Royal Mail put under new pressure to deliver

Royal Mail must deliveror die, as it faces serious competition for the first time.

From tomorrow, theEuropean postal services directive will reduce the part of the postal market that can be reserved to national monopoly operators.

At the same time, the domestic regulator will go further in opening up the market – allowing rival operators to handle the post of companies sending more than 4,000 items in one go.

The prospect has provoked howls of outrage from Allan Leighton, the Royal Mail's outspoken chief executive, who has said "anyone with a shed and a van will be able to set up a rival operation".

Graham Corbett, chairman of Postcomm, has said the regulator's approach was designed "to provide the incentives . . . Royal Mail needs to push ahead with an appropriate level of urgency with the changes which need to be made".

Royal Mail has not been faring well in spite of its position as a monopoly. It is losing £1.1m a day.

However, the regulator has limited opening up the market – only 30 per cent of mail volumes will be up for competition – giving Mr Leighton's three-year renewal plan a chance to get the group back on its feet.

Meanwhile Postwatch, the consumer watchdog, and rival operators complain that the process is too slow.

Hays, the first rival to get a one-year interim licence, has said that, without an access code setting out how much competitors will need to pay Royal Mail to use its network over the last mile of delivery, market opening means little.

The European directive reduces the part of the market reserved for the national monopoly from 350g letters and parcels to those weighing up to 100g.

In Britain – unlike the rest of Europe – licences will be required between 100g and 350g, but with no restrictions on the nature of the services provided. "This is the best way to safeguard the universal service and to ensure that postal users benefit from competition in the early stages of market opening," Postcomm has said.

But Royal Mail says the regulator's move adds an unnecessary layer of bureaucracy to what should be a simple process. At the same time, "Postcomm's fast-track approach to opening the UK postal market at a much quicker pace than in the rest of the EU is putting at risk the UK's one-price-goes-anywhere universal service", says Royal Mail.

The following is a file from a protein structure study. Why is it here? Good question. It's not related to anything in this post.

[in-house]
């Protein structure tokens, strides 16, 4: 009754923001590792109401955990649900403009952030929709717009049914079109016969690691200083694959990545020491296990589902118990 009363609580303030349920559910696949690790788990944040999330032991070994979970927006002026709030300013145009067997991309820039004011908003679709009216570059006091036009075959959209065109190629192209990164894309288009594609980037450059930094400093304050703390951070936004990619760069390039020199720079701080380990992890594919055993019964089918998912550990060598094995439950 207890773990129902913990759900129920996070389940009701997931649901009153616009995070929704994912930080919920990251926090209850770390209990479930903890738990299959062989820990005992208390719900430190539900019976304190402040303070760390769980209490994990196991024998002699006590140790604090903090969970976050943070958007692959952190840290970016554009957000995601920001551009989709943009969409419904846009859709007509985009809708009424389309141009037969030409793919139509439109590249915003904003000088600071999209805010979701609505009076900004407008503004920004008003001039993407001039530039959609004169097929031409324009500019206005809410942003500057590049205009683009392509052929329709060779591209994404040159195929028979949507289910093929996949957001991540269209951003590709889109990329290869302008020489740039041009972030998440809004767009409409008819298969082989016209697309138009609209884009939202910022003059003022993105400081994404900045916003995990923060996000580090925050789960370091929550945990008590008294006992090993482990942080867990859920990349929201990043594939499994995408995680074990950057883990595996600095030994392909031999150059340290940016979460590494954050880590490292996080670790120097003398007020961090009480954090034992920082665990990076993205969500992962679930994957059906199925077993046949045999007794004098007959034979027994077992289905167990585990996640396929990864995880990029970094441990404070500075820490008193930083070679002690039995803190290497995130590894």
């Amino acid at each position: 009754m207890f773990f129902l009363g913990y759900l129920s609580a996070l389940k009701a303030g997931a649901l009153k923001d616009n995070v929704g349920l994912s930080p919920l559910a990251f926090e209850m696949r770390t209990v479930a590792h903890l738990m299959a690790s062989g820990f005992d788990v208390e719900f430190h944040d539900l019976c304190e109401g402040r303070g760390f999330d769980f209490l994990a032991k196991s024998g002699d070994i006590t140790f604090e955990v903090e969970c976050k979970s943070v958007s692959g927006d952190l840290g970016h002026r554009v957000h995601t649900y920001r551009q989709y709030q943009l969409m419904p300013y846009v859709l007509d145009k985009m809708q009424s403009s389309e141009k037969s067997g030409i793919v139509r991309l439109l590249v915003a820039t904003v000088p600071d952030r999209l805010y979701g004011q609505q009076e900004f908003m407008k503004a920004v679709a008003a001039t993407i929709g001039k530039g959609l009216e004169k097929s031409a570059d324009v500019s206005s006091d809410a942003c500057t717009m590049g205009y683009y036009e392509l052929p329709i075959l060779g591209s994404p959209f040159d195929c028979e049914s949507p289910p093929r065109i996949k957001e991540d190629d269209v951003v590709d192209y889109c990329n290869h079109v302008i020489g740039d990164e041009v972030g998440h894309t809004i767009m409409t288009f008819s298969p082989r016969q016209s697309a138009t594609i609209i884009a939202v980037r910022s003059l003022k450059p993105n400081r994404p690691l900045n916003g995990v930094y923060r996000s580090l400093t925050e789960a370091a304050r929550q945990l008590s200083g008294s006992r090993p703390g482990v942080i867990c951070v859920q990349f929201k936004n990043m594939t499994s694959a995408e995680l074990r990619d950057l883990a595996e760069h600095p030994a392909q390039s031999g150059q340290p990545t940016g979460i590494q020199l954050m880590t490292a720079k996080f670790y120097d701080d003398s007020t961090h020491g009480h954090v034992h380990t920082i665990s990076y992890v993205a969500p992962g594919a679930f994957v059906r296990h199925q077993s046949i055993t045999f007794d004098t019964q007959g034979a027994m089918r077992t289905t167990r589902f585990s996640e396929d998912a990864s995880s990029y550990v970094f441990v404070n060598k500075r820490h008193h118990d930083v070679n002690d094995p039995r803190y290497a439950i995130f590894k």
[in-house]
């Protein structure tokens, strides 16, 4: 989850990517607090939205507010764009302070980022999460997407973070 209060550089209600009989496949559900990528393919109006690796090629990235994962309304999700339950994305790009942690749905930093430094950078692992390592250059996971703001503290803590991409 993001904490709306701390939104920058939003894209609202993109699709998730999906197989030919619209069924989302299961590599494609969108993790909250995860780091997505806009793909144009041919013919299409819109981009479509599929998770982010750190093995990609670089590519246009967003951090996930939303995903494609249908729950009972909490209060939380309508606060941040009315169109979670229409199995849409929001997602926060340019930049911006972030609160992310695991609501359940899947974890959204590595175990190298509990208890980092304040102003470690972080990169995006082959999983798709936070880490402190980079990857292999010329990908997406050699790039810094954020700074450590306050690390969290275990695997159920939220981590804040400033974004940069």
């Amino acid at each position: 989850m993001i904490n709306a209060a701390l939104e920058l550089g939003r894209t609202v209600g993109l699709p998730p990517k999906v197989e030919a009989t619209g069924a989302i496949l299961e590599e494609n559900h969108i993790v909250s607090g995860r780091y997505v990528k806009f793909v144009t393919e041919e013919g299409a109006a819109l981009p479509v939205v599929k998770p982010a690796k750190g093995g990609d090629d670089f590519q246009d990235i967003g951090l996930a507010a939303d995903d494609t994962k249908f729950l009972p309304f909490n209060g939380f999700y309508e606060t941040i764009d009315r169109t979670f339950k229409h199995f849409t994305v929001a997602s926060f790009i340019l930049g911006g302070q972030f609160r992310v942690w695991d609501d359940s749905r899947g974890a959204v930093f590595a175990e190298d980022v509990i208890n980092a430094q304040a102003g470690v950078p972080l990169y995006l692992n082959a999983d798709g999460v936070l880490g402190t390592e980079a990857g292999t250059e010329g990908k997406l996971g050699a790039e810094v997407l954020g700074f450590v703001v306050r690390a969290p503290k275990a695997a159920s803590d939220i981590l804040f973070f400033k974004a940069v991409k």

The European postal services directive will result in a significant opening of the UK market – 22 per cent by value, according to Royal Mail. Postcomm's decision to open bulk mail to competition will represent an extra 35 per cent of the market by value.

But market opening will make no real difference for the public, says Postcomm, since operators already have one-year interim licences. The new standard licences will be valid for seven years.

"The real difference will be for operators who can now go to existing customers saying: you can give us your business knowing our navel cord won't be cut off at 12 months' notice," said Mr Corbett.

Three rival operators are set to benefit most from market opening tomorrow – TPG Post UK, owner of TNT, Hays Commercial Services, and Deutsche Post. TPG and Hays obtained the first standard licences this month. These will allow them to carry bulk mail and provide consolidation, enhanced document exchange and tracked business-to-business services. Deutsche Post is in the process of applying for one.

Postwatch has complained that "true postal competition will not happen in 2003 . . . in practice it might be some considerable time before major mailers find companies competing for their business".

For effective competition to become established, it will be necessary for new entrants to be able to use – at a price – Royal Mail's delivery network. There are parallels with the opening up of the gas and telecommunications markets, where rivals complained about the cost of access to pipelines and telephone lines.

Deutsche Post has been undertaking trials using Royal Mail's delivery network since November, but says it is not satisfied with the terms and will drop the trials unless these are changed.

Postcomm is still to come to a decision in its arbitration between Business Post and Royal Mail over access pricing. A public consultation on access pricing will take place in January or February, and a definite access code is unlikely to emerge until the latter part of next year.

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